We all know the news, even if we don’t want to hear it. The climate is changing, and areas like the Okanagan are feeling the heat. Here, in an economy dependent on tourism and agriculture, we celebrate “42 straight days of sunshine” during the summer. According to the local tourism board, that heat wave made the 2022 season a “smashing success.”
As we’re all experiencing, climate change isn’t just about rising sea levels and disappearing coastlines. It’s about more frequent and intense storms and weather events. It’s about habitable places becoming uninhabitable. It’s about heat.
This past July was the hottest month ever recorded on Earth—likely the hottest July in 120,000 years—the unwelcome cherry on top of the Northern Hemisphere’s warmest summer ever recorded. The wildfire season started earlier, too. By July 27, 2023, Canada had broken its own known record for area burned in a single season, with almost two months of summer still to go. In the heat, the fuel that the fire needs becomes dry and incendiary. Just a small spark can prove devastating.
Weather events like this are part of a larger trend. The arid, grape-growing, tourism-boosting climate also creates the dry conditions that kindle wildfires. And while smoky conditions are not rare during the summer in the Okanagan-Similkameen—hence our initial indifference towards the water bombers—these hot, dry stretches now fray the nerves.
The Okanagan is so aware of the devastating effects of global warming that the area commissioned a climate projections report in 2020 to better understand what changes are coming. The conclusions: expect more drought, floods, and wildfires as climate change progresses unchecked. The recommendations: take immediate action to reduce emissions. Perhaps more tellingly: help communities adapt to the future climate.
At this time, no one knows what sparked the Eagle Ridge fire that jumped the border between Canada and the U.S. on July 29 and caused evacuations on both sides of the 49th parallel. At around 1:30 a.m, the authorities knock on our door and tell us we need to leave.
Stepping out into the night with my four-year-old in my arms, I see that the fire has progressed down the ridge towards us—not a lot, but enough. Emergency vehicles and heavy machinery are now flashing their lights, joining the fire’s eerie orange glow. They are parked just across the highway, trying to save a water treatment facility and the border crossing, both a mere stone’s throw away.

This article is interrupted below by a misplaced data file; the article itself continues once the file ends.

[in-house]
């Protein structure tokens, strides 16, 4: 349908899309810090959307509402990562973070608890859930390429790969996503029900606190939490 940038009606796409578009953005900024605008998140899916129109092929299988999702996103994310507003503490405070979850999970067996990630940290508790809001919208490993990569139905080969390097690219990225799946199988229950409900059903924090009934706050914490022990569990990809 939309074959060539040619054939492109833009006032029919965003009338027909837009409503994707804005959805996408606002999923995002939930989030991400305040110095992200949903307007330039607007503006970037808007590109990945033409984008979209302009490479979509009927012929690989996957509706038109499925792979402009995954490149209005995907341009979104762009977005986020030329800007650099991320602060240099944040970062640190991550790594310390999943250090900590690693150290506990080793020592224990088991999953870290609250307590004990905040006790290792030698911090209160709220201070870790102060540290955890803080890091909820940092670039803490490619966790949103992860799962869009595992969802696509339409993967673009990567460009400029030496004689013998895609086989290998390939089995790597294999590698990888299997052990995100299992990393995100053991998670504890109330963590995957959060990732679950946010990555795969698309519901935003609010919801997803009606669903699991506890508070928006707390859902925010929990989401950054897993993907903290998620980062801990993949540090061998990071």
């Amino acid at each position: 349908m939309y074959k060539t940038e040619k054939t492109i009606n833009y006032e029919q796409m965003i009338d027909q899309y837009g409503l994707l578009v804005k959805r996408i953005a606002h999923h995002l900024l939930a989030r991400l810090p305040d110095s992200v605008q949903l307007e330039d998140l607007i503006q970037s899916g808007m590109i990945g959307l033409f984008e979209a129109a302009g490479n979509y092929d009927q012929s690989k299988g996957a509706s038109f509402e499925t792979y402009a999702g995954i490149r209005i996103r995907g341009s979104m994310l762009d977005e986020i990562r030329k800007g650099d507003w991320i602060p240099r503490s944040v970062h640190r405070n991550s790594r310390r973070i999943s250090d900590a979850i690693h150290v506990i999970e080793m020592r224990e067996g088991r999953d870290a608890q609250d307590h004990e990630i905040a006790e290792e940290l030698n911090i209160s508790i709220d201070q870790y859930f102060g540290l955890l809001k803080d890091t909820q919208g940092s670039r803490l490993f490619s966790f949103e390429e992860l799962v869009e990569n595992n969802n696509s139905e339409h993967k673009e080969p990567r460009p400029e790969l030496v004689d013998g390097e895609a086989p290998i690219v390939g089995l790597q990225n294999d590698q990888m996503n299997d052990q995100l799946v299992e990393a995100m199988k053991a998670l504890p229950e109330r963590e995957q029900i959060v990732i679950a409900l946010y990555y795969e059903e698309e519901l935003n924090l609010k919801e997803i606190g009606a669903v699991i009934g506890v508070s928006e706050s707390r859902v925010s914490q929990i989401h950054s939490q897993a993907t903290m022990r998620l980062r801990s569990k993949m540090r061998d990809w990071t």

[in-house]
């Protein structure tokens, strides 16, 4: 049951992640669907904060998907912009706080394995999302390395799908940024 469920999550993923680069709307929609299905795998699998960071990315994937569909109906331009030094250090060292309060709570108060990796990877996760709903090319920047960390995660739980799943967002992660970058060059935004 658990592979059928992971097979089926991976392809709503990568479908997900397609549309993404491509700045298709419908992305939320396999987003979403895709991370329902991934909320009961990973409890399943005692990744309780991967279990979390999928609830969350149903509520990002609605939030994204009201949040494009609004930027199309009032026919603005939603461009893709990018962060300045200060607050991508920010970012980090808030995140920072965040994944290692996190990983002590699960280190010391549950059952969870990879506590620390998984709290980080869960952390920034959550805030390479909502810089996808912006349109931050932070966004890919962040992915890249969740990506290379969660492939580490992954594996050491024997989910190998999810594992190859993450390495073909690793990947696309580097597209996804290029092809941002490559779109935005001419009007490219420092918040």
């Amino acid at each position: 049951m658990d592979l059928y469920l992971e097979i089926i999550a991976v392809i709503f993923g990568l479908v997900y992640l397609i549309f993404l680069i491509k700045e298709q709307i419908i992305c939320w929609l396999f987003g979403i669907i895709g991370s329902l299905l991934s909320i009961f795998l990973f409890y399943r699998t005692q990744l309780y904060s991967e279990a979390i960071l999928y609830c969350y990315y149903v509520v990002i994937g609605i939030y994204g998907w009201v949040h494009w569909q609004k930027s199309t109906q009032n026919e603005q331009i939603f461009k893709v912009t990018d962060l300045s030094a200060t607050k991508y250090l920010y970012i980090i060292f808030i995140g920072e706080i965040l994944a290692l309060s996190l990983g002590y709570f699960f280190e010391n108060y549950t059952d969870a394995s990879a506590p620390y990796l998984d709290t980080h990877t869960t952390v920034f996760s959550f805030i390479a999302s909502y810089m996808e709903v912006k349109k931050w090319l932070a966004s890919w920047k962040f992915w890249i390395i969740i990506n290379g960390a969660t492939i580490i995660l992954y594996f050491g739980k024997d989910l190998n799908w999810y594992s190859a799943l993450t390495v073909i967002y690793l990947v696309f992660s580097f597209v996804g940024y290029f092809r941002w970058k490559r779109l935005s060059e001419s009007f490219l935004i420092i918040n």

Looking back, I never really believed we would be evacuated. Even as I watched the angry flames crawl steadily towards us. Even as I finally tucked myself into bed, well after midnight, hoping to get some rest in case I had to drive. Even as I lay awake, unable to sleep. If I had believed, I might have packed a few things. I might have looked for my son’s shoes, saving myself a frantic search in the dark. I might have made better decisions about what to bring (the kids’ travel beds and lifejackets) and what to leave behind (several bottles of wine).
Thousands of others leave wondering whether they will ever see their homes or belongings again.
In the car, my daughter, who is two, pipes up from the backseat. “Fire, funny,” she says. Out her window she can see the scrawls of orange, writ large across the mountains. She’s the only one who doesn’t seem to mind being woken up in the dead of night. In fact, she looks delighted.
It is, of course, neither funny nor delightful. The Eagle Bluff fire goes on to burn over 70 square kilometres on the Canadian side and 66 on the American side—combined, that’s nearly the size of Saltspring Island. We are lucky we can just pack up and drive away. Thousands of others leave wondering whether they will ever see their homes or belongings again.
We drive through the dark back to Vancouver, arriving in the early morning hours. The air is clear and the sun is shining. Strangely, this is what feels unreal. We have arrived in heaven, just a four-hour drive from the inferno.
Weeks later, my two-year-old daughter still talks about it in her own way.
“Where fire?” she asks.
“Not here. No fire here,” we assure her.
True now, but for how long?
Photos courtesy of Jill Von Sprecken. Read more Impact stories.